Deutsche Börse Prize 2014Theresa Deichert // 14 June 2014
Just off busy Oxford Street lies a not so hidden gem, The Photographers’ Gallery. I had been wanting to visit for a long time and finally made my way there this past weekend to view the current display of nominees for the Deutsche Börse Prize. Annually (since 1996) The Photographers’ Gallery awards a photographer of any nationality for his or her outstanding contribution to the medium of photography in the previous year. The Deutsche Boerse has been sponsoring the £30,000 prize since 2005. This year’s nominees were Alberto Garcia-Alix (Spain), Jochen Lempert (Germany), Richard Mosse (Ireland) and Lorna Simpson (US). On May 12th 2014 the prize was awarded to Richard Mosse.
Alberto Garcia-Alix, My Feminine Side (2002).
The nominees’ works are displayed over two of the four exhibition flours of the gallery. Upon entering the lower floor, I was greeted with the black and white works of Alberto Garcia-Alix. The works of Garcia-Alix, who was nominated for his publication Autorretrato/Self-portrait, consist of his self-exploratory portraits, documenting his experiences with drugs, prostitutes, and the Spanish punk-scene of the late 70s and 80s. In a kind of nostalgic retrospective of cause and effect, these relics from his youth are juxtaposed in particular with his 2002 self-portrait My Feminine Side. I found the latter especially engrossing, as it captures the photographer’s body as an ultimate testament to his past and present. The body, covered in tattoos, is at the same time seemingly emaciated by past drug-abuse. This stands in opposition to his clenched fists, a posture of determinism and strength, again contrasting his facial expression, which displays a sense of defeat and, as the title suggests, an air of gentleness or femininity.
Jochen Lempert, Four Frogs (2010).
On the same floor are displayed the photographs by Jochen Lempert. These formed part of his solo-exhibition at Hamburger Kunsthalle in 2013. I found his photography to be equally as intimate as Garcia-Alix’s, although in quite a different way. In his work, former biologist Lempert has occupied himself closely with nature. He seems to have done so in a way that is twofold - firstly, in his subject matter, composed of plants and animals, and secondly, in his inquiry into the medium of photography itself through the exploration of the properties of light. These interests are mirrored for instance, in his photograms Four Frogs from 2010. From afar, pinned directly and unframed onto the wall, the series blurs to a set of greyish monochrome papers with a few white dots strewn across. However, viewed closely, the white dots disclose themselves to be tiny frogs, which have, whether by chance or not, rested on the light-sensitive paper to leave their contour.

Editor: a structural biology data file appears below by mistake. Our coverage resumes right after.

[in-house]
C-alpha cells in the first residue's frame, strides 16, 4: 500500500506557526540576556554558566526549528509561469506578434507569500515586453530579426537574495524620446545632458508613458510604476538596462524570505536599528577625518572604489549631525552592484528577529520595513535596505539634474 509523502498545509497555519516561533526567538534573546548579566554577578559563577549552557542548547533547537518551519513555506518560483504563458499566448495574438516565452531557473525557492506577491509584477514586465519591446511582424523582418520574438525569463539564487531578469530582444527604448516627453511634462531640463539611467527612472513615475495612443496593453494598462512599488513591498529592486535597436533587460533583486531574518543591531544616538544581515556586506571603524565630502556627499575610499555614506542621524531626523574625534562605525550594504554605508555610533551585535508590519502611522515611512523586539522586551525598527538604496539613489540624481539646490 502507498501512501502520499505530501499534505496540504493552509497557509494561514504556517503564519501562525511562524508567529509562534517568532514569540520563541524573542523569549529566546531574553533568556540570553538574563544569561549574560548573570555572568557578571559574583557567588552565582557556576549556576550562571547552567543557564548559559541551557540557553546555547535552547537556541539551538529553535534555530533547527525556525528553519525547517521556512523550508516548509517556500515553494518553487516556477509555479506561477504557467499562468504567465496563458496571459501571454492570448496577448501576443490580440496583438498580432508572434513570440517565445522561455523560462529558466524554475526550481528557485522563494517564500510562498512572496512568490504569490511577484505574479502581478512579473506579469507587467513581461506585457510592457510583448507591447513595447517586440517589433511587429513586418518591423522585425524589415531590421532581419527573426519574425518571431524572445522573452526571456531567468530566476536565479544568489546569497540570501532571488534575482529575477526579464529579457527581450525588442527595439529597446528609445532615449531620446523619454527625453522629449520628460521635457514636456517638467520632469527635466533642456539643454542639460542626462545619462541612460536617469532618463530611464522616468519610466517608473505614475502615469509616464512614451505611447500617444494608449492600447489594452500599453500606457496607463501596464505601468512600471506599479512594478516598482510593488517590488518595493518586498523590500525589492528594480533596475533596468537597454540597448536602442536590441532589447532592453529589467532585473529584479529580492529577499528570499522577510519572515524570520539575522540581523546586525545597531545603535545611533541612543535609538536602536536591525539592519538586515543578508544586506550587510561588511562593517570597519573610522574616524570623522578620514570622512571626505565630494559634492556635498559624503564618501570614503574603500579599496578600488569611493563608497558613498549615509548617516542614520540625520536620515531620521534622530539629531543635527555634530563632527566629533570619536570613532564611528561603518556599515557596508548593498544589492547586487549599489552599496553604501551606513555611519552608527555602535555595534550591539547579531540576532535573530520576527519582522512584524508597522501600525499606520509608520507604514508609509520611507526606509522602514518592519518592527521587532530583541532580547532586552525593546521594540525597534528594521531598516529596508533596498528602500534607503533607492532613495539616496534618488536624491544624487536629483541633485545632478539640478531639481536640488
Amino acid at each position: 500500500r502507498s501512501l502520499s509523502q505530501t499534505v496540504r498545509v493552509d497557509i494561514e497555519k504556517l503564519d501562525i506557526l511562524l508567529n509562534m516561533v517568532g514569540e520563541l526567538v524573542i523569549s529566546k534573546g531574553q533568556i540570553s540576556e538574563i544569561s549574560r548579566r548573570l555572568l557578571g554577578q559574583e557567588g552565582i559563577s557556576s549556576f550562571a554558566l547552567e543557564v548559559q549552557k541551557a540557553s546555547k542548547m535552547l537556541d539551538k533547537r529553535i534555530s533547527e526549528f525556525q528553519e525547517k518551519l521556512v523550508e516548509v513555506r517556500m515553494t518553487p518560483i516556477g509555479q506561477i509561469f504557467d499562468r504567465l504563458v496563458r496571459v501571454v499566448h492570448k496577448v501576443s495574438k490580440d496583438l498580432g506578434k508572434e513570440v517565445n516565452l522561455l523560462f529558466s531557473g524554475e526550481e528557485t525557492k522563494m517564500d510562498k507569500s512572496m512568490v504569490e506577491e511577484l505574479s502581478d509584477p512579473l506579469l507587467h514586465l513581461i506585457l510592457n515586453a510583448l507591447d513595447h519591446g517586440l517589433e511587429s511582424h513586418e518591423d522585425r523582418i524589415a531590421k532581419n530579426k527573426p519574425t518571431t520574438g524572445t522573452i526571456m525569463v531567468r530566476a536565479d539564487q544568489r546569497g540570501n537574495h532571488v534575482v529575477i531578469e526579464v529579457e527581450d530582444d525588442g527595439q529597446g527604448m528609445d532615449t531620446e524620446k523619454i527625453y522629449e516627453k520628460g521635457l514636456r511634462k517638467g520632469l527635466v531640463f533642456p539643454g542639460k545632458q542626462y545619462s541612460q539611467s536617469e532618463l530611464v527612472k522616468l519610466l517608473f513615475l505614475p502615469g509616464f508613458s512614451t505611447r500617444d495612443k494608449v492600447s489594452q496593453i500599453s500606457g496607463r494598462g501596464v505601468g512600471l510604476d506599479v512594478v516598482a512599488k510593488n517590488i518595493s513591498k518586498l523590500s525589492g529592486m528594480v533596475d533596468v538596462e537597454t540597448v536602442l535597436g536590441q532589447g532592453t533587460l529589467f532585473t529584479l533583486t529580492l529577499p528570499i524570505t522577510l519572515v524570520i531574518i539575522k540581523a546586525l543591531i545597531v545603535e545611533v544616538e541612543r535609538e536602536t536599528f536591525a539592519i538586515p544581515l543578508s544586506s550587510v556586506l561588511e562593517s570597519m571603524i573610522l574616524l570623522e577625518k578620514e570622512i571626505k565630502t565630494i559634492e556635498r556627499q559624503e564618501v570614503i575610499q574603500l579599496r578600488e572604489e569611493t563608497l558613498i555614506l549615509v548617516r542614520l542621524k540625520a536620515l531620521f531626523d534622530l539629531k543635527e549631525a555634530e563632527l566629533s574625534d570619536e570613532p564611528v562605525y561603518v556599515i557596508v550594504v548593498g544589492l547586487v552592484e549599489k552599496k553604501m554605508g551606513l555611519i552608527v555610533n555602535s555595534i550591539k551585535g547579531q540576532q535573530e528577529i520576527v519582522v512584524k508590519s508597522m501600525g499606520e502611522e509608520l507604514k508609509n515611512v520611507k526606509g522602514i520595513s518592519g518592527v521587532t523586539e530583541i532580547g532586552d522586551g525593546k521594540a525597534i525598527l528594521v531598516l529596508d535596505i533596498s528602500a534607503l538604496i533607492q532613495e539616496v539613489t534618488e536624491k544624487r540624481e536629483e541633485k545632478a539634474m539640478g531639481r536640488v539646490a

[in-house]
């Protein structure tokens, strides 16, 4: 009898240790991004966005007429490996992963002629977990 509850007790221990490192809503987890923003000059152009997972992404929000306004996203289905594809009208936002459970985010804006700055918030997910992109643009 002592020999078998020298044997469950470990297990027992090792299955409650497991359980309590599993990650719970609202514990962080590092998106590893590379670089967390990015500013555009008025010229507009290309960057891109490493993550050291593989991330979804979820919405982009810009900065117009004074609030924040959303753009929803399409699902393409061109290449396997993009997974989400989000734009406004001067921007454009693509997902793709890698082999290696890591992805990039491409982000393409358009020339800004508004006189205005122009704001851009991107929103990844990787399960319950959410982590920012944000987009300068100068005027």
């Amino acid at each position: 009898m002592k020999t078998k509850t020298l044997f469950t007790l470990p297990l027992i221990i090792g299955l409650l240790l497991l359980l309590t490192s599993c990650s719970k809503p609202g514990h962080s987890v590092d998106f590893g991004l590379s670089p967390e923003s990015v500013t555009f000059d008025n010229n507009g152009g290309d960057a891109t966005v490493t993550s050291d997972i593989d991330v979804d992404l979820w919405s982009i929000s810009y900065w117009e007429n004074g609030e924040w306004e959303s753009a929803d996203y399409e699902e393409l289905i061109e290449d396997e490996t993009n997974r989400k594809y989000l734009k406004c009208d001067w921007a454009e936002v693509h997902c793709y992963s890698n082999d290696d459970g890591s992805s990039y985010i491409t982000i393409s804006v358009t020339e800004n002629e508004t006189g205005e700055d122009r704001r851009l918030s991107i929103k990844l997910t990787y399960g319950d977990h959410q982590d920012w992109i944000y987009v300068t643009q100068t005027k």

Richard Mosse, Poison Glen (2012).
The works of the two remaining artists are displayed one floor up. Here the large-scale and impressively coloured photographs by Richard Mosse are given a lot more breathing space then the tightly hung works of Garcia-Alix and Lempert on the level below. This way of displaying Mosse’s photographs seems to reflect their grandeur, while the close hang of Garcia-Alix and Lempert’s works mirrors their intimacy. Mosse’s images are beautiful to look at with their vibrant tones of red, contrasting a foggy green and pale blue. However, their subject matter is that of a landscape infiltrated by human tragedy and war. These works, part of the exhibition The Enclave which was displayed at the Irish Pavillion at last year’s Venice Biennial, show the landscape of the eastern Democratic Republic of Congo. The incredible colours are in fact the result of the use of military surveillance film, rendering the landscape in the vibrant spectrum of infrared light.
Lorna Simpson, LA '57–NY '09 (2009).
In a corner of the upper level, almost hidden, hangs Lorna Simpson’s work LA ‘57–NY ’09 (2009). It consists of numerous small square black and white photographs from the 1950s and 1960s in which a black women, performing household tasks or striking poses within her domestic environment, coyly poses in front of the camera. These photographs are almost indiscernible from a second set of photographs that intersperses the former. In these the artist herself can be seen imitating and re-staging the historic pictures. By juxtaposing the black women’s past and present, Simpson comments on gender and memory and thus, goes on to explore her own identity. In this context, it appeared as a (unintentional) paradox to me that her work was given so little space in the exhibition.
Mosse, whose works without doubt are equally visually stunning, as well as, in regards to their content, fascinating and at the same time disturbing, was chosen as the recipient of the prize. Nevertheless, for myself I have to say, I was a lot more captivated by the intimacy of Garcia-Alix’s self-documentation, or even Lempert’s close encounter with nature. Simpson’s work, for some reason, left me rather untouched and indifferent. Then again, I imagine that it is precisely the fact, that all four artists are so varied (and produce work so different from each other) that makes this year’s nominees and the display at the Photographer’s Gallery especially exciting.
Theresa Deichert is an Art Historian and critic, currently working in international visual arts communication. She holds an MA from UCL, where she specialised in contemporary art. This text was originally published on beplastic.
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